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National Electrical Code Articles and Information

NEC Quiz: Article 384 Answers

by Mark Lamendola

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  1. This wiring method is the strut-type channel raceway. It's a metallic raceway that's supposed to be mounted to the surface or suspended from a structure. It may be called "strut channel" or just "strut" by field electricians [384.2]. But do not call it "unistrut" as Unistrut is a trade name.

  2. There are eight permitted uses. They are: Where exposed, In dry locations, In locations subject to corrosive vapors (if protected by finishes suitable for the conditions), Where the voltage is 600V or less, As power poles, In hazardous locations (only Class I, Division 2) as permitted by 501.10(B)(3), As extensions of unbroken lengths through walls (or partitions or floors) where closure strips are removable from either side and the wall (or partition or floor) remains covered, and Indoors (if ferrous and protected only by enamel) [384.10].

  3. Trick question! Article 384 lists only two. One is you can't use it where concealed. The other is you can't use it where subject to severe corrosive influences where subject to severe corrosive influences [384.12]. Now, for the trick part. The NEC lists other prohibited uses. Can you figure out what these are and where they are mentioned? Remember, all four Chapters of Chapters 1 - 4 apply generally to all installations. So, for example, you can't use this for something it's not listed for [110.3(B)]. You'll find gems like that in several places. Now, here's a brain teaser. Can you use it as an Equipment Grounding Conductor (EGC)? You'll find a list of wiring methods that can be used as EGC in 250.118. You may notice that strut isn't mentioned. But if you understand that strut is considered a surface raceway then you just have to make sure it's listed for grounding [250.118(14]..

  4. Secure the raceway with retention straps, if surface mount [384.30(A)]. For suspended raceway, use a method identified for the purpose (e.g., clamps) [384.30(B)]. In either case, the necessary parts are available from the manufacturer of the raceway. Ask your electrical distributor about what's available.
  5. You're not assembling this with couplings and connectors, so that's kind of a trick question. Just make sure you use the hardware recommended by the manufacturer. And don't forget the end caps!



How the NEC is arranged

  1. The first four Chapters of the NEC apply to all installations.
  2. Article 90 precedes Chapter One, and establishes the authority of the NEC.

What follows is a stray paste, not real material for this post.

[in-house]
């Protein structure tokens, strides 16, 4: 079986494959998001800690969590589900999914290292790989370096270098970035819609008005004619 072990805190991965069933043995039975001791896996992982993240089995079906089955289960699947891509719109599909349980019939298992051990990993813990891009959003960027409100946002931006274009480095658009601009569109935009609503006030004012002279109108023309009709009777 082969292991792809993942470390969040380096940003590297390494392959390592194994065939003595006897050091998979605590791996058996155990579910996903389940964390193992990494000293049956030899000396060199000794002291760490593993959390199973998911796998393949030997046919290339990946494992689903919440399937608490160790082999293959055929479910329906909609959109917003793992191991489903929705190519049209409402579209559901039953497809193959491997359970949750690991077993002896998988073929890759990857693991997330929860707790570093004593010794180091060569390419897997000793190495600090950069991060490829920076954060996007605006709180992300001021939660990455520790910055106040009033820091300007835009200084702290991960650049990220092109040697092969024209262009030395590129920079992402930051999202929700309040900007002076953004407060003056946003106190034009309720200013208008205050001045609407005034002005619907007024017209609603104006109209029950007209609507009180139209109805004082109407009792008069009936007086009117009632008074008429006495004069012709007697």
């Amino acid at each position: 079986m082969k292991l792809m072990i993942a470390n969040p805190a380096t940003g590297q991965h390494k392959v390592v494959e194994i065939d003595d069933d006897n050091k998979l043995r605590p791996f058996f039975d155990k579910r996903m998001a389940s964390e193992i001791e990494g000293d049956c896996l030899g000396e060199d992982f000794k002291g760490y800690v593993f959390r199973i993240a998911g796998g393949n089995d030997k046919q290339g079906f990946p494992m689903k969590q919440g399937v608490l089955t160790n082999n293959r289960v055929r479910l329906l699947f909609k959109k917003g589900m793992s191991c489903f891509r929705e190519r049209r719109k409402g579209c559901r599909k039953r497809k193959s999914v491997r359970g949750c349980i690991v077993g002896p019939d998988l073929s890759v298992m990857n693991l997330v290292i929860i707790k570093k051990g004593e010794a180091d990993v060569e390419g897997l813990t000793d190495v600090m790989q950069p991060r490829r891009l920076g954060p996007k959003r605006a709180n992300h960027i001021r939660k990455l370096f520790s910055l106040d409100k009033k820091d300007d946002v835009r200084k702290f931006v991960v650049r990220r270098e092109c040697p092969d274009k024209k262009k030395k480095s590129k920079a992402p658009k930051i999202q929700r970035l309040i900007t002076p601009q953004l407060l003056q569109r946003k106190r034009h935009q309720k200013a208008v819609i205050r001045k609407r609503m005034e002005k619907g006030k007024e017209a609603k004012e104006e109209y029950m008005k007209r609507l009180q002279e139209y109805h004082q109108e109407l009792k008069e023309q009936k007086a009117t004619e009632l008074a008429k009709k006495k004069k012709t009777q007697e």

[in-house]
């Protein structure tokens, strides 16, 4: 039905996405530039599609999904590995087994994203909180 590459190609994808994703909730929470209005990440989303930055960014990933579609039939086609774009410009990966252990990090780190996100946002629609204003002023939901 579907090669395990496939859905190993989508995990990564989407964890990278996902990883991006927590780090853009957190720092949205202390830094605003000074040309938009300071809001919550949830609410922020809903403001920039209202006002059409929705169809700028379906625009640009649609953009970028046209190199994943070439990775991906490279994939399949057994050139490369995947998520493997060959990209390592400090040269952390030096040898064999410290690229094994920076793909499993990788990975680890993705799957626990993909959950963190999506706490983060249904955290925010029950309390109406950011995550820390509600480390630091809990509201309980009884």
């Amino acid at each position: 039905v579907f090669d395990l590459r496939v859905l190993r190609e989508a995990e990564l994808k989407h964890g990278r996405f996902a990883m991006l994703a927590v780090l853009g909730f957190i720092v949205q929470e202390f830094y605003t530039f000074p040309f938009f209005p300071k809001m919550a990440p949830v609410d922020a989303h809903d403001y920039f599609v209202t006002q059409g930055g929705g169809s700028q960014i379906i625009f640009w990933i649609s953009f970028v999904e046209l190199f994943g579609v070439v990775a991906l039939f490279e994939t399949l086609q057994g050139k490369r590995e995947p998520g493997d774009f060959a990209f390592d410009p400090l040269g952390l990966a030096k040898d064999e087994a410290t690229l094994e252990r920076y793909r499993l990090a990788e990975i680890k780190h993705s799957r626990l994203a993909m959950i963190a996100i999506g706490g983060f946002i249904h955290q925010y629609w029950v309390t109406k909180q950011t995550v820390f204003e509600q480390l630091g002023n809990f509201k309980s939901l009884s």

3. Article 80 follows the body of the NEC; it exists as Annex H. It provides the requirements for administration.
  4. Chapters 5, 6, and 7 are the "special" chapters, covering special: occupancies, equipment, and conditions (in that order).
  5. Chapter 8 provides the requirements for communications systems.
  6. Chapter 9 provides tables.
  7. The appendices provide mostly reference information.
  8. Appendix D contains examples that every NEC user should study.

Try your NEC moxy:

  • Do you know the difference between bonding and grounding? Hint: Look in the NEC, Article 100.
  • Does the NEC refer to grounding incorrectly in any of its articles? Yes! So be careful to apply the Article 100 definitions. Don't ground where you should bond.
  • When doing motor load calculations, which Article covers hermetic motors? Answer: While Article 440 covers the application of hermetic motors, it does so only by amending Article 430 because hermetic motors are a special case of motors. For motor load calculations, refer to Article 430.
  • Does the NEC provide a voltage drop requirement? Yes! It does so in a special case, which is Article 648 Sensitive Electronic Equipment. But for general applications, it does not provide a requirement; it merely provides a recommendation in a couple of FPNs.
  • Take our Code Quizzes.

Remember other applicable codes, rules, standards, and references:

  • OSHA's electrical worker safety rules.
  • IEEE standards.
  • NETA standards.
  • NFPA standards.
  • International Codes (if applicable to the installation).
  • State Codes (if the state has them).
  • Local ordinances and permit requirements.
  • Local fire codes.
  • Manufacturer requirements or guidelines.
  • Customer security requirements.
  • Industry standards.
  • Your company's own internal standards, practices, and procedures.
  • Engineering drawing notes.



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